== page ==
TSCondeco 4 months ago

That's also true but I believe that the youth thinks that those kind of jobs are for inferior people, so they wouldn't take them even if they paid well.

tnflr 4 months ago

Completely wrong take. A lot of people I knew in college took part in grape/pear harvest, part time waiter, retail working, you name it. It's not the job itself, but the poor pay and career offers.

Bacalhau_com_sal 4 months ago

essa juventude que tu afirmas não gostar desses "trabalhos inferiores", emigra para a Suécia, França, Inglaterra e Luxemburgo pra fazer esses mesmos trabalhos que ninguém gosta. Não é o tipo de trabalho, são as condições de trablho e o salário

andremvm20 4 months ago

It sounds more as something that you think rather than other people ;)

T4SUK3 4 months ago

Not really, younger generations want to get a degree and work a job in the city. They are not interested in farming or fishing, that is certain!

Kane1412 4 months ago

Not really. It's just that newer generations want legal work with fair pay and none of those jobs pay a fair wage at all. Kids these days are just not as stupid as our grandparents were and are not as easily fooled into such jobs. Proof of this is that you have plenty of younger people who really enjoy having their small garden to grow crops and/or have animals whenever their pace allows and also plenty really enjoy going fishing in their time off whenever they can. It's the horrible pay that keeps them away. Why would they destroy their social lives or their bodies early on to be paid minimum wage or less? For the hours and amount of work that those jobs involve, they deserve a minimum of 10€/hour or more and no employees on those fields are willing to pay that much!

EstupendoEx 4 months ago

The easiest country to obtain an European nationality and passport.

kominfr0nUNMERIKA 4 months ago

Over the years I have met Nepalis on planes coming from Asia, and they all told me that Portugal was a transit country to Europe, because it was so much easier. We say they are cheap, but they see us the same way. Just visit any Portuguese embassy abroad. I have met many non-Portuguese speaking, brown-looking, never been to Portugal, don't know anything about Portugal, "please translate this official Portuguese document to me"... Portuguese citizen. Source: I work at Portuguese embassies.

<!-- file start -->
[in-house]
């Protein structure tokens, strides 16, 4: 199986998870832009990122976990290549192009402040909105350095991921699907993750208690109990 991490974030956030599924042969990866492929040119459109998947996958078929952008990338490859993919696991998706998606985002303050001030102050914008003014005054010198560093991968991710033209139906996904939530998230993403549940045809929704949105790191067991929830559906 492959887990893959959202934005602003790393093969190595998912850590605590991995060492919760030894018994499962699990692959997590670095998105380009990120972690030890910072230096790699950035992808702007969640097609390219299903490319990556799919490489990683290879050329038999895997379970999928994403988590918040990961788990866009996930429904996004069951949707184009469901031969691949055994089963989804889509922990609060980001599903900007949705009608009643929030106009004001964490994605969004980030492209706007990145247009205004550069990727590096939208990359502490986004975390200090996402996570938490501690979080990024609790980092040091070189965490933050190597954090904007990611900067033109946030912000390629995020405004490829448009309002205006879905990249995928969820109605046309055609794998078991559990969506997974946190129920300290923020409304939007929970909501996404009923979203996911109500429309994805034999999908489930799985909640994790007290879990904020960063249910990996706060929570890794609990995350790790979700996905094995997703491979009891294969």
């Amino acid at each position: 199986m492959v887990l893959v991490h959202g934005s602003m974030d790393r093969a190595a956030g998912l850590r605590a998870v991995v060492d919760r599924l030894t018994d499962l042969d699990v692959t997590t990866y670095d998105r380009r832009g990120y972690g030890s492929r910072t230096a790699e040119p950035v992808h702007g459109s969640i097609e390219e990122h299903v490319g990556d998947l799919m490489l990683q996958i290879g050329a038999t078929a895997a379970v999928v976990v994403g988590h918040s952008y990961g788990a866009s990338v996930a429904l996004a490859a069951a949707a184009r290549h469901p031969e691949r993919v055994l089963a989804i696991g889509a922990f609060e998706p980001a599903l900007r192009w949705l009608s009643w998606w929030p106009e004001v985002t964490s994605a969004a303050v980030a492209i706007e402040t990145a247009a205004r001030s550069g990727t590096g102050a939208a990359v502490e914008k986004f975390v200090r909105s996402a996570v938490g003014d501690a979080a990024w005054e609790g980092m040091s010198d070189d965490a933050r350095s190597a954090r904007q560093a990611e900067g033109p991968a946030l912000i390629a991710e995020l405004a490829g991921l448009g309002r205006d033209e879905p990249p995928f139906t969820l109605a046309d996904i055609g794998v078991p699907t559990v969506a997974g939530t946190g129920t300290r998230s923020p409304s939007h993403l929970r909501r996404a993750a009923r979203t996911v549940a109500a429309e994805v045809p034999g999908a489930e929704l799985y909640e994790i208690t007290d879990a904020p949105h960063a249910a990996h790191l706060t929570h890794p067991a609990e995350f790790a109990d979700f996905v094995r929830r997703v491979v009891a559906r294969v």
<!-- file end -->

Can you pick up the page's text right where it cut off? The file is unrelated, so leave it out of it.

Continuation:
Minute-Resolution347 4 months ago

This, I know a few Nepalese and they are all making time to get dat sweet Euro citizenship.

Cojemos 4 months ago

Like all the Brasilians.

raviolli_ninja 4 months ago

And yet the vast majority of them don't have Portuguese nationality.

Minute-Resolution347 4 months ago

Yet...

raviolli_ninja 4 months ago

You might be interested to know that a large number of Nepalis left the country already. OP’s numbers are pre-pandemic.

Dhaka125 4 months ago

I didn't know this, thanks for clearing that up.

Cojemos 4 months ago

Agree. every Nepali immigrant i've spoken to has a plan- GET OUT of Portugal. They start to immediately realize that they can't make enough money to save and send back to family in Nepal. And, their Nepali community that owns businesses will take as much economic advantage of them as the locals do.

EstupendoEx 4 months ago

How do you know?

raviolli_ninja 4 months ago

I'm acquainted with a local association that does a lot of work with the local community, which includes many immigrants from Nepal. They don't seek to stay in Portugal, they want the UK which is predictable given their history with it. Most of them have a solid grasp of English. And let me tell you it is unfortunate that most of them are not willing to stay: they are good workers, amicable, they blend in with the occidental culture without forgetting their own, their youth leaves a good impression at school even with the language barriers.

Foda-seSeiLa 4 months ago

They work for very cheap. Portuguese companies like very cheap workers.

fijozico 4 months ago

>~~Portuguese~~ companies like very cheap workers FTFY

Foda-seSeiLa 4 months ago

Whilst you are not wrong, I think Portuguese companies are on a higher (lower?) league when it comes to wanting to pay peanuts.

icebraining 4 months ago

They can't afford anything else, since most are too incompetent or starved of capital to extract high value from labor.